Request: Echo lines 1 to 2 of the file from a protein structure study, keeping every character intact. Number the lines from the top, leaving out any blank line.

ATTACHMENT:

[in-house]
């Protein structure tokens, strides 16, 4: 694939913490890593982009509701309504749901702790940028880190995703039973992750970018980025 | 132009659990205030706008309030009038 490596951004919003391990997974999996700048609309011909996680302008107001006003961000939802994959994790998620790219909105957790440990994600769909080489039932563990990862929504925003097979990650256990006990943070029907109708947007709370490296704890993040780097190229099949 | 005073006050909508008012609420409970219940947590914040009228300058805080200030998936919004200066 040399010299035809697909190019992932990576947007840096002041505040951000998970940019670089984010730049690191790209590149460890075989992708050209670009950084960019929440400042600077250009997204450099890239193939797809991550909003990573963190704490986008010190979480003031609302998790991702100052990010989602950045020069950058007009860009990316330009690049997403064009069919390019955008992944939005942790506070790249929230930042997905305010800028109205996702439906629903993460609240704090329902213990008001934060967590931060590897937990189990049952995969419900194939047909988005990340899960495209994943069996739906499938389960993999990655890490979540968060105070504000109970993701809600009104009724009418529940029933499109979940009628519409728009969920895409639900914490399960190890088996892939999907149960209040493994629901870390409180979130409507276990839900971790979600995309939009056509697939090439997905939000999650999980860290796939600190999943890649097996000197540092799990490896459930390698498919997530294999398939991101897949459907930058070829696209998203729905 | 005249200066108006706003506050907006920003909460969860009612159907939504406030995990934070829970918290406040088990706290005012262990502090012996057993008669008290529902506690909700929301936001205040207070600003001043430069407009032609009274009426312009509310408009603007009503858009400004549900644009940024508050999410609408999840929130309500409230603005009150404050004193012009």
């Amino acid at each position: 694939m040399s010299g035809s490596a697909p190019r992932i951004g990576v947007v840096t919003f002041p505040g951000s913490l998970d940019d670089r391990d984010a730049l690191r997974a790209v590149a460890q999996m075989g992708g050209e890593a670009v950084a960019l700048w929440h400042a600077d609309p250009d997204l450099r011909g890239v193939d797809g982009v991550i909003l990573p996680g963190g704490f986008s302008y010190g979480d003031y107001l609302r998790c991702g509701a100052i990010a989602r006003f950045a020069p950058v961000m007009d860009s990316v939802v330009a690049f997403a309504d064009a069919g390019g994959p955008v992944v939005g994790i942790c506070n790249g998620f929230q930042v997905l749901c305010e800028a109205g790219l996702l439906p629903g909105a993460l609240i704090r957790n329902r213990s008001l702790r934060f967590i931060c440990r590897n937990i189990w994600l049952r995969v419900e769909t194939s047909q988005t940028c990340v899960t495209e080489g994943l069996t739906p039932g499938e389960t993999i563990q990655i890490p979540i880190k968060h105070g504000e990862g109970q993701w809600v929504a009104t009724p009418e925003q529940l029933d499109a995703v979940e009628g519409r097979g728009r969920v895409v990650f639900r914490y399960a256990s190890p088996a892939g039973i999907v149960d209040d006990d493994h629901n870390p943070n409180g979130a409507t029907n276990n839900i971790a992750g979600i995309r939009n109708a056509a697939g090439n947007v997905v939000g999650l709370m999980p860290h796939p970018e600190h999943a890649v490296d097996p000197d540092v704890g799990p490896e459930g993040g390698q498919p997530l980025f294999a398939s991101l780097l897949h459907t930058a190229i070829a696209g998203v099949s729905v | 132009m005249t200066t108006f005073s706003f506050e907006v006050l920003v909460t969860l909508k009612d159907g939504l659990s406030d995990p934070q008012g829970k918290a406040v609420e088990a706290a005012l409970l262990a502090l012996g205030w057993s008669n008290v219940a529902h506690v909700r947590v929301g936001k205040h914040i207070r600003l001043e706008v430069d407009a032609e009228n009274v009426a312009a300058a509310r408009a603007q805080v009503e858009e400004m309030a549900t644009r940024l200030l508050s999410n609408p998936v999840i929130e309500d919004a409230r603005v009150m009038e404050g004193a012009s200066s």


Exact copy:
[in-house]
């Protein structure tokens, strides 16, 4: 694939913490890593982009509701309504749901702790940028880190995703039973992750970018980025 | 132009659990205030706008309030009038 490596951004919003391990997974999996700048609309011909996680302008107001006003961000939802994959994790998620790219909105957790440990994600769909080489039932563990990862929504925003097979990650256990006990943070029907109708947007709370490296704890993040780097190229099949 | 005073006050909508008012609420409970219940947590914040009228300058805080200030998936919004200066 040399010299035809697909190019992932990576947007840096002041505040951000998970940019670089984010730049690191790209590149460890075989992708050209670009950084960019929440400042600077250009997204450099890239193939797809991550909003990573963190704490986008010190979480003031609302998790991702100052990010989602950045020069950058007009860009990316330009690049997403064009069919390019955008992944939005942790506070790249929230930042997905305010800028109205996702439906629903993460609240704090329902213990008001934060967590931060590897937990189990049952995969419900194939047909988005990340899960495209994943069996739906499938389960993999990655890490979540968060105070504000109970993701809600009104009724009418529940029933499109979940009628519409728009969920895409639900914490399960190890088996892939999907149960209040493994629901870390409180979130409507276990839900971790979600995309939009056509697939090439997905939000999650999980860290796939600190999943890649097996000197540092799990490896459930390698498919997530294999398939991101897949459907930058070829696209998203729905 | 005249200066108006706003506050907006920003909460969860009612159907939504406030995990934070829970918290406040088990706290005012262990502090012996057993008669008290529902506690909700929301936001205040207070600003001043430069407009032609009274009426312009509310408009603007009503858009400004549900644009940024508050999410609408999840929130309500409230603005009150404050004193012009």